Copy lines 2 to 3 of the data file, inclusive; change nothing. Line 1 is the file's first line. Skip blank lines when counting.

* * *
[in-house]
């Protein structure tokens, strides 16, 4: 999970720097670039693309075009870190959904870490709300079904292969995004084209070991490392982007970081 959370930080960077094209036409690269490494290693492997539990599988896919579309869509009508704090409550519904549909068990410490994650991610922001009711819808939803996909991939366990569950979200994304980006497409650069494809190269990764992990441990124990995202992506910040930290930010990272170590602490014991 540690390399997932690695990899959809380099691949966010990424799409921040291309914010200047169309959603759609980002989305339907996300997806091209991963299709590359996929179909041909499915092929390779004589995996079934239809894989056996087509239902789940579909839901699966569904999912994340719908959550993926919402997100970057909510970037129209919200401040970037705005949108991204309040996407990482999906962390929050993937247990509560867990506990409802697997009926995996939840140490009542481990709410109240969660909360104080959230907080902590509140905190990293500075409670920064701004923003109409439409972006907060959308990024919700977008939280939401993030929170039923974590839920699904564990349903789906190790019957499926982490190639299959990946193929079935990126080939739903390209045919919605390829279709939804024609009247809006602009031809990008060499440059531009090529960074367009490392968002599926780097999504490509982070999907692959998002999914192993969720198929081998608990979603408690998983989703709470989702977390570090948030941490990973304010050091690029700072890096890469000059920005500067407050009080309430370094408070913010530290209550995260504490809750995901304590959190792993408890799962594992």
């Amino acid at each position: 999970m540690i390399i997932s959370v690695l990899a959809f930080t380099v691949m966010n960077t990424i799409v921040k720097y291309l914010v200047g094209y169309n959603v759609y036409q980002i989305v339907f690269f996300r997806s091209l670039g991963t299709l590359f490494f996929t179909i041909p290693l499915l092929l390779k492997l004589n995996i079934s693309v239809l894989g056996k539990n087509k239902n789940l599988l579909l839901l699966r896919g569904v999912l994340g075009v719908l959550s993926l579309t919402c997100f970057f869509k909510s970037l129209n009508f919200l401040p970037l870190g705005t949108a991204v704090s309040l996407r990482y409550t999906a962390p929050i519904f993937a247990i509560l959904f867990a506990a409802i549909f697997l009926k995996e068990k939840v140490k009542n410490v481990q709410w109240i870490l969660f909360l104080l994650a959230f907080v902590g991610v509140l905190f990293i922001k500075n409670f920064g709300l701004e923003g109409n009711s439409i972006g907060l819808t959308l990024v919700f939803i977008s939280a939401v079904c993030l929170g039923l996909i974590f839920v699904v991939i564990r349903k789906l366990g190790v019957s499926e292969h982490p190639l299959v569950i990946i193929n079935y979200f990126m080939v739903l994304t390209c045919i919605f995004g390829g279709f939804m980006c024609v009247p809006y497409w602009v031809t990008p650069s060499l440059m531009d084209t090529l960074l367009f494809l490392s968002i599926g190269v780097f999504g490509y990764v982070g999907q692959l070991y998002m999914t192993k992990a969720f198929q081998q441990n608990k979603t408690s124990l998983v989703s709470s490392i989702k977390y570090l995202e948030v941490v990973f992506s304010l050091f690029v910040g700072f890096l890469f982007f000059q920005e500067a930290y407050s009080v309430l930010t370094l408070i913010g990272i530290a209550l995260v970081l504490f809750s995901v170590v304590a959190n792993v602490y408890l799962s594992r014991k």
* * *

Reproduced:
């Protein structure tokens, strides 16, 4: 999970720097670039693309075009870190959904870490709300079904292969995004084209070991490392982007970081 959370930080960077094209036409690269490494290693492997539990599988896919579309869509009508704090409550519904549909068990410490994650991610922001009711819808939803996909991939366990569950979200994304980006497409650069494809190269990764992990441990124990995202992506910040930290930010990272170590602490014991 540690390399997932690695990899959809380099691949966010990424799409921040291309914010200047169309959603759609980002989305339907996300997806091209991963299709590359996929179909041909499915092929390779004589995996079934239809894989056996087509239902789940579909839901699966569904999912994340719908959550993926919402997100970057909510970037129209919200401040970037705005949108991204309040996407990482999906962390929050993937247990509560867990506990409802697997009926995996939840140490009542481990709410109240969660909360104080959230907080902590509140905190990293500075409670920064701004923003109409439409972006907060959308990024919700977008939280939401993030929170039923974590839920699904564990349903789906190790019957499926982490190639299959990946193929079935990126080939739903390209045919919605390829279709939804024609009247809006602009031809990008060499440059531009090529960074367009490392968002599926780097999504490509982070999907692959998002999914192993969720198929081998608990979603408690998983989703709470989702977390570090948030941490990973304010050091690029700072890096890469000059920005500067407050009080309430370094408070913010530290209550995260504490809750995901304590959190792993408890799962594992």
């Amino acid at each position: 999970m540690i390399i997932s959370v690695l990899a959809f930080t380099v691949m966010n960077t990424i799409v921040k720097y291309l914010v200047g094209y169309n959603v759609y036409q980002i989305v339907f690269f996300r997806s091209l670039g991963t299709l590359f490494f996929t179909i041909p290693l499915l092929l390779k492997l004589n995996i079934s693309v239809l894989g056996k539990n087509k239902n789940l599988l579909l839901l699966r896919g569904v999912l994340g075009v719908l959550s993926l579309t919402c997100f970057f869509k909510s970037l129209n009508f919200l401040p970037l870190g705005t949108a991204v704090s309040l996407r990482y409550t999906a962390p929050i519904f993937a247990i509560l959904f867990a506990a409802i549909f697997l009926k995996e068990k939840v140490k009542n410490v481990q709410w109240i870490l969660f909360l104080l994650a959230f907080v902590g991610v509140l905190f990293i922001k500075n409670f920064g709300l701004e923003g109409n009711s439409i972006g907060l819808t959308l990024v919700f939803i977008s939280a939401v079904c993030l929170g039923l996909i974590f839920v699904v991939i564990r349903k789906l366990g190790v019957s499926e292969h982490p190639l299959v569950i990946i193929n079935y979200f990126m080939v739903l994304t390209c045919i919605f995004g390829g279709f939804m980006c024609v009247p809006y497409w602009v031809t990008p650069s060499l440059m531009d084209t090529l960074l367009f494809l490392s968002i599926g190269v780097f999504g490509y990764v982070g999907q692959l070991y998002m999914t192993k992990a969720f198929q081998q441990n608990k979603t408690s124990l998983v989703s709470s490392i989702k977390y570090l995202e948030v941490v990973f992506s304010l050091f690029v910040g700072f890096l890469f982007f000059q920005e500067a930290y407050s009080v309430l930010t370094l408070i913010g990272i530290a209550l995260v970081l504490f809750s995901v170590v304590a959190n792993v602490y408890l799962s594992r014991k």